Today is a painful day in our national history as we remember the tragic events of 9/11. There is a saying that "time heals all wounds" and while the truth of that statement may be up for debate, we can agree that time brings us insight and knowledge:
102 MINUTES: The Untold Story of the Fight to Survive Inside the Twin Towers
by Jim Dwyer and Kevin Flynn
At 8:46 am on September 11, 2001, 14,000 people were inside the twin towers. Over the next 102 minutes, each would become part of a drama for the ages. Drawing on hundreds of interviews with rescuers and survivors, thousands of pages of oral histories, and countless phone, e-mail, and emergency radio transcripts, New York Times reporters Jim Dwyer and Kevin Flynn tell the story of September 11 from the inside looking out.
A HISTORY OF THE WORLD SINCE 9/11: Disaster, Deception and Destruction in the War on Terror
by Dominic Streatfeild
Acclaimed author and journalist Dominic Streatfeild traveled across the world for years in pursuit of answers for this stunning collapse of international law. The results of his search form the most fully realized study of the war on terror yet written. Piercing reportage blends with sobering human drama, woven into eight narratives of how our world went wrong after 9/11.
THE 9/11 REPORT: The National Commission on Terrorist Attacks Upon the United States
by Thomas H. Kean, Chair, and Lee Hamilton, Vice Chair; With analysis and reporting by The New York Times
A New York Times Notable Book of 2004, this complete edition of the 9/11 Report by the independent 9/11 Commission examines what happened that day, the lessons we learned and provides recommendations as to how we can prevent future attacks.Read more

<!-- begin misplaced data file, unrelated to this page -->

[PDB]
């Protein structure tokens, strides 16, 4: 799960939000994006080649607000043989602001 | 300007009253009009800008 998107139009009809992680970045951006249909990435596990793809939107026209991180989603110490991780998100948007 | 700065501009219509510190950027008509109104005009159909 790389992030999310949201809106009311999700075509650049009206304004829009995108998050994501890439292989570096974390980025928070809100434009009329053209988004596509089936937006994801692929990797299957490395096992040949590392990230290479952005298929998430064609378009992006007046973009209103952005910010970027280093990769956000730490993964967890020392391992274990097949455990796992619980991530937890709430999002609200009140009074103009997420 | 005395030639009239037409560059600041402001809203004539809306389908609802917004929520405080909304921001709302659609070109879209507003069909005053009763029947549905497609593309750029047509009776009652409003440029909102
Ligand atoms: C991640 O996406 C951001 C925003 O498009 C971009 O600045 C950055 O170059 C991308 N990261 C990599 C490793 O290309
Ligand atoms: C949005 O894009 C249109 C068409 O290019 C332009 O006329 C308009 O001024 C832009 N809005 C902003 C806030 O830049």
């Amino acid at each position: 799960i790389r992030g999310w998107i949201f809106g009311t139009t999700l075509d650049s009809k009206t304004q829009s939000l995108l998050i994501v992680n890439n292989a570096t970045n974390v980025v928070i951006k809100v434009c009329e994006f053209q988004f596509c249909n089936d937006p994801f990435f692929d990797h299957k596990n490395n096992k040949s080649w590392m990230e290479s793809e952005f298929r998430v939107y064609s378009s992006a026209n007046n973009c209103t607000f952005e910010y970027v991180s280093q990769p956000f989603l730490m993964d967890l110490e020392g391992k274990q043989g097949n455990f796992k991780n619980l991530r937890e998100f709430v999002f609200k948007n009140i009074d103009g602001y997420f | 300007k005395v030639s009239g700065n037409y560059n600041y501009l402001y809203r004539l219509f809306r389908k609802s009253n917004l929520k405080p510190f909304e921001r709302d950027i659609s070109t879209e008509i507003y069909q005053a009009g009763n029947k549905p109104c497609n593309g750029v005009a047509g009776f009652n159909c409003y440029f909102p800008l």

THE HANGING GARDEN is a rare treat; it's an unfinished coming-of-age story by Nobel Prize-winner Patrick White, found and published posthumously. It's a complex work that covers multiple viewpoints and is an excellent option for young adults looking for a challenging and engaging summer read.
Sydney, Australia, 1942.
Two children, on the cusp of adolescence, have been spirited away from the war in Europe and given shelter in a house on Neutral Bay, taken in by the charity of an old widow who wants little to do with them. The boy, Gilbert, has escaped the Blitz. The girl, Eirene, lost her father in a Greek prison. Left to their own devices, the children forge a friendship of startling honesty, forming a bond of uncommon complexity that they sense will shape their destinies for years to come.
"THE HANGING GARDEN is a novel for our time—a story about parentless children, mistreated by a world that, by its lights, intends no harm but nonetheless does enduring damage. [...] Digging up a novelist’s work from his grave is a messy business. [...] David Marr, White’s biographer, and others dedicated to White’s memory, decided to give us THE HANGING GARDEN. They were right to do so, and we should thank them for it." —The New York Times
"What White has left is a complete, complex, and beautiful portrait, an important addition to classic contemporary fiction." —Publishers Weekly (starred review)